Wednesday, May 28, 2008
Farting around Friday night and trying to motivate myself to clean, I opened a bottle champers and lit some candles and fairy lights. It was pretty how everything looked this pale, shimmery golden color together, and so in order to procrastinate the cleaning task, I started playing with the camera, fiddling with the speed to capture strings of heavenward bubbles and the thin-walled glass burnished with frost. I couldn't find a champagne flute, and I didn't feel like using my 1920s vintage champagne glasses-- too twee for the occasion - so this little beaker thingie had to do. Yes, good solid labware is useful for such industrious occasions.
If I may indulge myself, I simply must whine a bit.
I spent most of Monday dealing with a mud eruption near the pool on property. Maintenance is on vacation, and the replacement staff have communication issues and couldn't help with the problem. Further, the mudruption is causing a mud slick across the paved path of the one of the crown jewels of the city's park systems. Isn't that nice? How I've escaped major tix from kode inforsement is a marvel. I called a real plumber out who charges me $200/hour on regular Mon-Fri appointments during business hours. He cut the water off to 2/3 of my residents for 2 hours Monday night, and "fixed" the problem. I'm going to pay him 3.5 hours of holiday overtime, and heaven knows what that will cost. SO, Tuesday evening, there's a new mud geyser a mere 3 feet away from the last one. *Oh, Joy.*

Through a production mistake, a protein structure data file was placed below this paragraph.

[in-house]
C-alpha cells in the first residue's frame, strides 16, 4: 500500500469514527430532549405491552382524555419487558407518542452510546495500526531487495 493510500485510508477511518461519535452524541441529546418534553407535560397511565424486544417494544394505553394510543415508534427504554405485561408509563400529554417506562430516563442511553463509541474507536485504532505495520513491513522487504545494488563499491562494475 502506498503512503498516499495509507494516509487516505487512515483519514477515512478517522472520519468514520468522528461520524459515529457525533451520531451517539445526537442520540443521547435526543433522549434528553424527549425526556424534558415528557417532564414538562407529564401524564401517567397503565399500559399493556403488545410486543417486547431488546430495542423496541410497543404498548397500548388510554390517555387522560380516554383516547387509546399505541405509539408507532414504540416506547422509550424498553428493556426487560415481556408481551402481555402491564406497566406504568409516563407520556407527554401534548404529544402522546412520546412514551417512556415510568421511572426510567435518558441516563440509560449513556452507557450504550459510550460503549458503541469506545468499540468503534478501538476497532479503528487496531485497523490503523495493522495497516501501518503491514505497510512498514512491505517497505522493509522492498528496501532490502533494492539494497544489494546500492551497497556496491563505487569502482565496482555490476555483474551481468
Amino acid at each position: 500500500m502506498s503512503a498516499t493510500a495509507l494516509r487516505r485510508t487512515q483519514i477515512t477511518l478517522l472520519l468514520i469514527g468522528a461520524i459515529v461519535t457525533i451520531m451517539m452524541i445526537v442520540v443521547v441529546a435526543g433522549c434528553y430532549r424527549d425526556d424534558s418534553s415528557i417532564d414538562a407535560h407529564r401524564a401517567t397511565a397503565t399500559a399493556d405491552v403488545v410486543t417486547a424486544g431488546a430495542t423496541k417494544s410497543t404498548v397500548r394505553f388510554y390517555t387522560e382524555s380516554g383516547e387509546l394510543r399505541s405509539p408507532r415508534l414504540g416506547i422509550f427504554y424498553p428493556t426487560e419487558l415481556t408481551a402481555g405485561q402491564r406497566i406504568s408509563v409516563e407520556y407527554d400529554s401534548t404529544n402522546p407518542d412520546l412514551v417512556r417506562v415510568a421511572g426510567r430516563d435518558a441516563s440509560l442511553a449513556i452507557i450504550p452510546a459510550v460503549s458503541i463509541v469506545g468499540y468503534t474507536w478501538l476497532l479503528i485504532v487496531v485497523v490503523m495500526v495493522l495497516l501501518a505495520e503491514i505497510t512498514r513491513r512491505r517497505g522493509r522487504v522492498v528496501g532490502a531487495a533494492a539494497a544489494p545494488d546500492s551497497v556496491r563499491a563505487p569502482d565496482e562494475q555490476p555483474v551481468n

I love the easy access of great dining and the variety of entertainments available here. In a lot of ways, I think I like this place better than I would any other American city, but for some time I've been feeling the urge to get away from the fakery and ridiculousness of it all. I realize any job and any place has its stresses, but this is making me long to man the reins of a trailer park in the backwoods.
Better still, no more jobs babysitting adults.
I was visiting family friends on their little cattle farm last year, and near sundown, I could hear a meadowlark teaching its babies to call. I heard the mama and then the wobbly nestlings sounding out their wonky imitations of her perfect tune. She very patiently said "no, darlings, a little more like this" and then "now, try again, dears." I thought "why would anyone who lives out here ever long to live in a city?"
So, anyhoo, when this job ends, well, I can't say where I'll be next year, but it certainly won't be here.